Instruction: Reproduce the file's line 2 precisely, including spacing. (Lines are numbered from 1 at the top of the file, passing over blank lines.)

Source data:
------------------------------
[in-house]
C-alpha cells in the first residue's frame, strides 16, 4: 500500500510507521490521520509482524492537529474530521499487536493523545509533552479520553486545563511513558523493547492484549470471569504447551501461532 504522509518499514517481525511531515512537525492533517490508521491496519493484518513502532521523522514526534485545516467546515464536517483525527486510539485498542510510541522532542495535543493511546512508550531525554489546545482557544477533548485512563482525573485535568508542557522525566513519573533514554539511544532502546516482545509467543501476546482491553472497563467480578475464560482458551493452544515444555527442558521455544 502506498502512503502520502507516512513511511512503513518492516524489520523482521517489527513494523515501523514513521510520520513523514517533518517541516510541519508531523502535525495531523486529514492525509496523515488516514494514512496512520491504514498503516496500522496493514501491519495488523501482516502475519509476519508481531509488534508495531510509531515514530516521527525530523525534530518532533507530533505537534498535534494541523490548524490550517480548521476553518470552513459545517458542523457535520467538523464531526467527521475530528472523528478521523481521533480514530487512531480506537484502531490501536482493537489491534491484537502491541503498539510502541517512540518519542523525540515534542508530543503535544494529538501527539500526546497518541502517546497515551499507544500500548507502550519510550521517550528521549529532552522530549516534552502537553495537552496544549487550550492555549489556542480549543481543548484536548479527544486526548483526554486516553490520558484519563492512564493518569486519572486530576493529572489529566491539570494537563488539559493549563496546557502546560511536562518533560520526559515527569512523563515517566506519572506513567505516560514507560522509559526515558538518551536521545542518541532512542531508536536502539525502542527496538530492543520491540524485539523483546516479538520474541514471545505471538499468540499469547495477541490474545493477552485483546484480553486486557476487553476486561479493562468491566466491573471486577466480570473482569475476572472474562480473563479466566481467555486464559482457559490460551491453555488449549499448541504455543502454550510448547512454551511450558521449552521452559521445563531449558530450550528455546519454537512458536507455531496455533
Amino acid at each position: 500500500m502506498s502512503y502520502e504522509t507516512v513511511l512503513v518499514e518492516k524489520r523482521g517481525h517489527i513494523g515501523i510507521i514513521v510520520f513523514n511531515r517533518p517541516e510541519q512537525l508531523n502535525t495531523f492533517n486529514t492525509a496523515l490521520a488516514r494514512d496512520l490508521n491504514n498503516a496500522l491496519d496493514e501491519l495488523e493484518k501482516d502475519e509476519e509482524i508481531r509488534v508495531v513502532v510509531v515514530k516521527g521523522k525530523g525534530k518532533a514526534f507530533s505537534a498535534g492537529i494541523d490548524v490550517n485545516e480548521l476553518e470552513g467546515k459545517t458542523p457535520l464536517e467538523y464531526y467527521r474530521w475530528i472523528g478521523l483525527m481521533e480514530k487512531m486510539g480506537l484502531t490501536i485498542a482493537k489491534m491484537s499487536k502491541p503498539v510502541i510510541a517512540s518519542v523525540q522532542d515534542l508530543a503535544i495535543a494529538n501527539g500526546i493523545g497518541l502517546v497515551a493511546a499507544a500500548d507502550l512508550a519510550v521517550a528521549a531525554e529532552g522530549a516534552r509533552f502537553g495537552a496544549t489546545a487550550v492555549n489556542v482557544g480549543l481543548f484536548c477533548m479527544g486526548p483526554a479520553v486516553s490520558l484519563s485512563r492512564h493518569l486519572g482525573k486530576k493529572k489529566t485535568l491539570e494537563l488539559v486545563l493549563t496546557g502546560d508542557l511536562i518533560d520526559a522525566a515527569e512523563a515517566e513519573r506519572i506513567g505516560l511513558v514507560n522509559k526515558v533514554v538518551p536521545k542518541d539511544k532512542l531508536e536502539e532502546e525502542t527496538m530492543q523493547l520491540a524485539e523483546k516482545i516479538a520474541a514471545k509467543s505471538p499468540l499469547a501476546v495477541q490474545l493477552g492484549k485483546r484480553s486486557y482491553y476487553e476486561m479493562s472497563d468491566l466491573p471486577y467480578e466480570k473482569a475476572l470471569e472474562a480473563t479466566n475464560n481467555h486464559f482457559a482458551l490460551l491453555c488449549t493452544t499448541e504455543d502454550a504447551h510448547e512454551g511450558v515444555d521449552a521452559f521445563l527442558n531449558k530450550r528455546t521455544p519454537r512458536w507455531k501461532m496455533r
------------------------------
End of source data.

C-alpha cells in the first residue's frame, strides 16, 4: 500500500510507521490521520509482524492537529474530521499487536493523545509533552479520553486545563511513558523493547492484549470471569504447551501461532 504522509518499514517481525511531515512537525492533517490508521491496519493484518513502532521523522514526534485545516467546515464536517483525527486510539485498542510510541522532542495535543493511546512508550531525554489546545482557544477533548485512563482525573485535568508542557522525566513519573533514554539511544532502546516482545509467543501476546482491553472497563467480578475464560482458551493452544515444555527442558521455544 502506498502512503502520502507516512513511511512503513518492516524489520523482521517489527513494523515501523514513521510520520513523514517533518517541516510541519508531523502535525495531523486529514492525509496523515488516514494514512496512520491504514498503516496500522496493514501491519495488523501482516502475519509476519508481531509488534508495531510509531515514530516521527525530523525534530518532533507530533505537534498535534494541523490548524490550517480548521476553518470552513459545517458542523457535520467538523464531526467527521475530528472523528478521523481521533480514530487512531480506537484502531490501536482493537489491534491484537502491541503498539510502541517512540518519542523525540515534542508530543503535544494529538501527539500526546497518541502517546497515551499507544500500548507502550519510550521517550528521549529532552522530549516534552502537553495537552496544549487550550492555549489556542480549543481543548484536548479527544486526548483526554486516553490520558484519563492512564493518569486519572486530576493529572489529566491539570494537563488539559493549563496546557502546560511536562518533560520526559515527569512523563515517566506519572506513567505516560514507560522509559526515558538518551536521545542518541532512542531508536536502539525502542527496538530492543520491540524485539523483546516479538520474541514471545505471538499468540499469547495477541490474545493477552485483546484480553486486557476487553476486561479493562468491566466491573471486577466480570473482569475476572472474562480473563479466566481467555486464559482457559490460551491453555488449549499448541504455543502454550510448547512454551511450558521449552521452559521445563531449558530450550528455546519454537512458536507455531496455533